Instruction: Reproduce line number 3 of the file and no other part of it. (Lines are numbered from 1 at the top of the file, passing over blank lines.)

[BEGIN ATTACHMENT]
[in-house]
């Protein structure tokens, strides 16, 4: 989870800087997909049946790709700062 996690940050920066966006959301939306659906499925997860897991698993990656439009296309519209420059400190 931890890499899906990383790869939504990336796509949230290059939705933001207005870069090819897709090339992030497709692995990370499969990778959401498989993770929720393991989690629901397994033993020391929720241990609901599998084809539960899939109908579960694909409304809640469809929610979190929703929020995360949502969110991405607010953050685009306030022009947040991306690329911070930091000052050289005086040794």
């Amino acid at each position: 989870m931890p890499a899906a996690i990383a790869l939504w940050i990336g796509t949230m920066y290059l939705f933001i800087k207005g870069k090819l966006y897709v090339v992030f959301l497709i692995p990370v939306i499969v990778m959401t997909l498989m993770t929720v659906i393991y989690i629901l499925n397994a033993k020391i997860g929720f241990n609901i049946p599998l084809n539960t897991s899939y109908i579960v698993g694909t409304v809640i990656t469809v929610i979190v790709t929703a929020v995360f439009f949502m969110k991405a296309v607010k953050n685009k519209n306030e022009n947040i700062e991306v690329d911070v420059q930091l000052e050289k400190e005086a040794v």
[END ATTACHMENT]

């Amino acid at each position: 989870m931890p890499a899906a996690i990383a790869l939504w940050i990336g796509t949230m920066y290059l939705f933001i800087k207005g870069k090819l966006y897709v090339v992030f959301l497709i692995p990370v939306i499969v990778m959401t997909l498989m993770t929720v659906i393991y989690i629901l499925n397994a033993k020391i997860g929720f241990n609901i049946p599998l084809n539960t897991s899939y109908i579960v698993g694909t409304v809640i990656t469809v929610i979190v790709t929703a929020v995360f439009f949502m969110k991405a296309v607010k953050n685009k519209n306030e022009n947040i700062e991306v690329d911070v420059q930091l000052e050289k400190e005086a040794v």